3. Analyze your data: In order to increase equivalent hourly rate for this example, we can either increase revenue, decrease our time, or leverage ourselves with a tax preparation assistant at a lower hourly rate.

4. Implement new methods: For the next tax season, you decide to hire a tax preparation assistant to help you with returns. For $20 per hour, including payroll taxes, worker’s compensation insurance, and other employee costs, you have a full time assistant for 8 weeks, at a cost of $6,400.

5. Measure results: With an assistant, you’re able to handle more new client interviews, including more time to spend on complex returns that your assistant can’t handle. In the end, you end up with $96,000 in revenue for this tax season, with 520 hours of your own work. Subtracting the $6,400 you paid your assistant, and dividing by the 520 hours, you end up at $172 dollars per hour of your time. At only a few dollars shy of your target hourly rate, this tax season experiment can be called … Continue reading

Six Sigma systemization: A marketing example

Yesterday, we discussed the value and process of creating systematic processes and checklists for running your practice. Performance analysis and procedural improvement systems themselves, such as Six Sigma, exist in order to provide a framework for guiding the improvement process.

Today, we’re going to apply this type of process to a specific marketing problem. Let’s start with step one from the step-by-step process we discussed yesterday, which is to define the problem.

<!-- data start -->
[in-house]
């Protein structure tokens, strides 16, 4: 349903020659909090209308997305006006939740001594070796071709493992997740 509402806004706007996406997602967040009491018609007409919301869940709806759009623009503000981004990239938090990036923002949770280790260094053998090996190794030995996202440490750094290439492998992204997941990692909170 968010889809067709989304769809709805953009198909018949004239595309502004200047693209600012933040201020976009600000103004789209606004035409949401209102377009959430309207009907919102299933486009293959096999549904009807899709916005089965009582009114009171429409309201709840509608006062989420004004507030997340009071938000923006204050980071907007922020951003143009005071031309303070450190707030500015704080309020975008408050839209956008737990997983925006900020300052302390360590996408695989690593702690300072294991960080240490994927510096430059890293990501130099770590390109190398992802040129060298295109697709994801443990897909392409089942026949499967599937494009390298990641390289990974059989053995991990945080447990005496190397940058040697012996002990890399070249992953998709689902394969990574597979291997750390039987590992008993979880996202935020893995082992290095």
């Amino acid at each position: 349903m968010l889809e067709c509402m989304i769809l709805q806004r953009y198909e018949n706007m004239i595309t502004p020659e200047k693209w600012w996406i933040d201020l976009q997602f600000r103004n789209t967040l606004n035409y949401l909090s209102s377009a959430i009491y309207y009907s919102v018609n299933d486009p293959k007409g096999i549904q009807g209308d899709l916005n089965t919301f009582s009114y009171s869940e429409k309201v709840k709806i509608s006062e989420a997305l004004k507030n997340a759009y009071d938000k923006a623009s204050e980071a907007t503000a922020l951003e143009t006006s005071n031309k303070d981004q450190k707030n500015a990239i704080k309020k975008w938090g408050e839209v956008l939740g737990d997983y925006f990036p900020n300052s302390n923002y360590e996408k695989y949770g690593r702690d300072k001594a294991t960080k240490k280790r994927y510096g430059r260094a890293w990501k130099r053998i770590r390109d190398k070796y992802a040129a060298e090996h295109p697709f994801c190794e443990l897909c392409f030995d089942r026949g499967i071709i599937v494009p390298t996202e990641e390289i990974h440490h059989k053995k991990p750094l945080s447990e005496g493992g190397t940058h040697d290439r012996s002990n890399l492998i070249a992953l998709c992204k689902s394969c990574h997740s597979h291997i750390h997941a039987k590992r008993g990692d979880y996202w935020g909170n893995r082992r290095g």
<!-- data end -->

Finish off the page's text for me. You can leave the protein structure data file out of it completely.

Let’s say that you’re looking at the various marketing methods that you use, and you realize that you are getting dismal results from your direct mail campaign. Moving on to step two in our improvement process, you are able to quantitatively measure your results. In our example, let’s assume you’re getting one new lead for every 5,000 mail pieces you send.

In general, if you’re getting less than 5 inquiries out of every 1,000 direct mail pieces you send, then you have significant room for improvement. The problem is that you don’t automatically know what needs to be improved. Here is just a short list of things that can impact the effectiveness of a direct mail campaign:

  • Your mailing list criteria
  • The type of mailing piece you use
  • How frequently you mail to the same list
  • Your headline
  • Your sales copy
  • Your offer
  • Your call to action

…and this is just the tip of the iceberg when it comes to direct mail.

So, part of the process over evaluating your current system is to make sure that you are fully educated in regards to the subject matter. This is why it helps to bring in experts to assess the situation sometimes (it’s why people hire you, don’t forget).

After some additional education, and perhaps consulting with a direct mail expert, you temporarily rule out your mailing list and several other factors, because it is brought to your attention that most people on your list won’t respond until they’ve heard from you several times. Thus, you implement step four in our improvement process, and create a series of mailers that will be mailed out to the same people, once a week for eight weeks.

After sending out 1,000 mail pieces every week for eight weeks to the same list, you find yourself at step five, and evaluate your results. You now have 35 new leads in place from this series of mailings, representing tens of thousands, if not six figures worth, of new client … Continue reading